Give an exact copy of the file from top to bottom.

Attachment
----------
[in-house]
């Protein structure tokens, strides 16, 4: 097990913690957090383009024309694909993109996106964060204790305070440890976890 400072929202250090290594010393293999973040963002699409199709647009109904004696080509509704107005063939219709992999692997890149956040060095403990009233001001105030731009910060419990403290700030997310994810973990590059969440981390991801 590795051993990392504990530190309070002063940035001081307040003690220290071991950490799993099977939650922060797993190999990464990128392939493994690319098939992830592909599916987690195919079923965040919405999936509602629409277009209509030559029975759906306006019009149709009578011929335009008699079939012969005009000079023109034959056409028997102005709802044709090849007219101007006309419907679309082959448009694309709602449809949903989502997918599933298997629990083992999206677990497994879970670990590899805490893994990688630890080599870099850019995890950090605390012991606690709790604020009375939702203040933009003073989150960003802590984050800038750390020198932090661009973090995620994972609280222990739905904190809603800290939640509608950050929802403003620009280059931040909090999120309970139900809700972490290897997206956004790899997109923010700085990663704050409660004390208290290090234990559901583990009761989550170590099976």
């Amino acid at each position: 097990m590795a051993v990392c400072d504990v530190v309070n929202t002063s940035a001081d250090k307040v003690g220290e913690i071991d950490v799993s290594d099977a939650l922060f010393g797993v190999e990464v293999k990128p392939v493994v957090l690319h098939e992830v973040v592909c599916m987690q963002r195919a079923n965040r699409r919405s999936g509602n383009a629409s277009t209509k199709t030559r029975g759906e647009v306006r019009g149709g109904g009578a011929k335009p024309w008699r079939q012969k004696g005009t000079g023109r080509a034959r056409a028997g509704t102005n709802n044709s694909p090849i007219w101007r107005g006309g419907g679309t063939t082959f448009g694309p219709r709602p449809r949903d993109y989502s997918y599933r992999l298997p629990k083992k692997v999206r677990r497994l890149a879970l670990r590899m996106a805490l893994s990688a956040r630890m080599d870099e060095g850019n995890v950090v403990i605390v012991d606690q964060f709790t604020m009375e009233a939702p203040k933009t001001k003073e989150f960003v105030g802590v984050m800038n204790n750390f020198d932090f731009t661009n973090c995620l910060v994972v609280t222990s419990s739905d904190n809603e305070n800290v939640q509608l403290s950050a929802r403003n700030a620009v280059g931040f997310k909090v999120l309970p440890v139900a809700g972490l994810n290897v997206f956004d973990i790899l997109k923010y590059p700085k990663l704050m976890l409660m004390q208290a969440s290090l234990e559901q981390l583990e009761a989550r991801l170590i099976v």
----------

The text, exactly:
[in-house]
């Protein structure tokens, strides 16, 4: 097990913690957090383009024309694909993109996106964060204790305070440890976890 400072929202250090290594010393293999973040963002699409199709647009109904004696080509509704107005063939219709992999692997890149956040060095403990009233001001105030731009910060419990403290700030997310994810973990590059969440981390991801 590795051993990392504990530190309070002063940035001081307040003690220290071991950490799993099977939650922060797993190999990464990128392939493994690319098939992830592909599916987690195919079923965040919405999936509602629409277009209509030559029975759906306006019009149709009578011929335009008699079939012969005009000079023109034959056409028997102005709802044709090849007219101007006309419907679309082959448009694309709602449809949903989502997918599933298997629990083992999206677990497994879970670990590899805490893994990688630890080599870099850019995890950090605390012991606690709790604020009375939702203040933009003073989150960003802590984050800038750390020198932090661009973090995620994972609280222990739905904190809603800290939640509608950050929802403003620009280059931040909090999120309970139900809700972490290897997206956004790899997109923010700085990663704050409660004390208290290090234990559901583990009761989550170590099976």
């Amino acid at each position: 097990m590795a051993v990392c400072d504990v530190v309070n929202t002063s940035a001081d250090k307040v003690g220290e913690i071991d950490v799993s290594d099977a939650l922060f010393g797993v190999e990464v293999k990128p392939v493994v957090l690319h098939e992830v973040v592909c599916m987690q963002r195919a079923n965040r699409r919405s999936g509602n383009a629409s277009t209509k199709t030559r029975g759906e647009v306006r019009g149709g109904g009578a011929k335009p024309w008699r079939q012969k004696g005009t000079g023109r080509a034959r056409a028997g509704t102005n709802n044709s694909p090849i007219w101007r107005g006309g419907g679309t063939t082959f448009g694309p219709r709602p449809r949903d993109y989502s997918y599933r992999l298997p629990k083992k692997v999206r677990r497994l890149a879970l670990r590899m996106a805490l893994s990688a956040r630890m080599d870099e060095g850019n995890v950090v403990i605390v012991d606690q964060f709790t604020m009375e009233a939702p203040k933009t001001k003073e989150f960003v105030g802590v984050m800038n204790n750390f020198d932090f731009t661009n973090c995620l910060v994972v609280t222990s419990s739905d904190n809603e305070n800290v939640q509608l403290s950050a929802r403003n700030a620009v280059g931040f997310k909090v999120l309970p440890v139900a809700g972490l994810n290897v997206f956004d973990i790899l997109k923010y590059p700085k990663l704050m976890l409660m004390q208290a969440s290090l234990e559901q981390l583990e009761a989550r991801l170590i099976v």